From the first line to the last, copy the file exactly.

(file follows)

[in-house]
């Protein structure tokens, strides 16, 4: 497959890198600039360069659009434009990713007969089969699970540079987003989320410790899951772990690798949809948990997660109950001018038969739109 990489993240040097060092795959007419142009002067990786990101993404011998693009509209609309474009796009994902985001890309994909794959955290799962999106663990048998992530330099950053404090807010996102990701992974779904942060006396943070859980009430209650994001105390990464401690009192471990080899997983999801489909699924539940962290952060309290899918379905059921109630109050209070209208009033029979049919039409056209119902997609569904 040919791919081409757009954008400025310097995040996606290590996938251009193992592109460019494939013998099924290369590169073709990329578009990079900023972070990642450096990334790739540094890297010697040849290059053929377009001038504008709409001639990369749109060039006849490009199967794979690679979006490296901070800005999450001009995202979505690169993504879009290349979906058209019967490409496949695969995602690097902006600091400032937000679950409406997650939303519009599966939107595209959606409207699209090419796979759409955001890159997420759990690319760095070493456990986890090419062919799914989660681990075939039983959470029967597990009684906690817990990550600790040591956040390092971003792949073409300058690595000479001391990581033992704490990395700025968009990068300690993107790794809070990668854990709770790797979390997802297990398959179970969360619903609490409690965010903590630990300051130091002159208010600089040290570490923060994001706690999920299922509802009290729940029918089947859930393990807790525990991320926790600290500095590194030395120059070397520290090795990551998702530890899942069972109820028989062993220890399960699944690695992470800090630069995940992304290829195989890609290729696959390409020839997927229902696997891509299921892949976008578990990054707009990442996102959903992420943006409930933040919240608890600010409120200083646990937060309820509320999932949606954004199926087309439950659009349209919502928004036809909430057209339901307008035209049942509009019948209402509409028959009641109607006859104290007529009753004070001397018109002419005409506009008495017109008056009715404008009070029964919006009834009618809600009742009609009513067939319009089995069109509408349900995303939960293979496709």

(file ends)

[in-house]
């Protein structure tokens, strides 16, 4: 497959890198600039360069659009434009990713007969089969699970540079987003989320410790899951772990690798949809948990997660109950001018038969739109 990489993240040097060092795959007419142009002067990786990101993404011998693009509209609309474009796009994902985001890309994909794959955290799962999106663990048998992530330099950053404090807010996102990701992974779904942060006396943070859980009430209650994001105390990464401690009192471990080899997983999801489909699924539940962290952060309290899918379905059921109630109050209070209208009033029979049919039409056209119902997609569904 040919791919081409757009954008400025310097995040996606290590996938251009193992592109460019494939013998099924290369590169073709990329578009990079900023972070990642450096990334790739540094890297010697040849290059053929377009001038504008709409001639990369749109060039006849490009199967794979690679979006490296901070800005999450001009995202979505690169993504879009290349979906058209019967490409496949695969995602690097902006600091400032937000679950409406997650939303519009599966939107595209959606409207699209090419796979759409955001890159997420759990690319760095070493456990986890090419062919799914989660681990075939039983959470029967597990009684906690817990990550600790040591956040390092971003792949073409300058690595000479001391990581033992704490990395700025968009990068300690993107790794809070990668854990709770790797979390997802297990398959179970969360619903609490409690965010903590630990300051130091002159208010600089040290570490923060994001706690999920299922509802009290729940029918089947859930393990807790525990991320926790600290500095590194030395120059070397520290090795990551998702530890899942069972109820028989062993220890399960699944690695992470800090630069995940992304290829195989890609290729696959390409020839997927229902696997891509299921892949976008578990990054707009990442996102959903992420943006409930933040919240608890600010409120200083646990937060309820509320999932949606954004199926087309439950659009349209919502928004036809909430057209339901307008035209049942509009019948209402509409028959009641109607006859104290007529009753004070001397018109002419005409506009008495017109008056009715404008009070029964919006009834009618809600009742009609009513067939319009089995069109509408349900995303939960293979496709």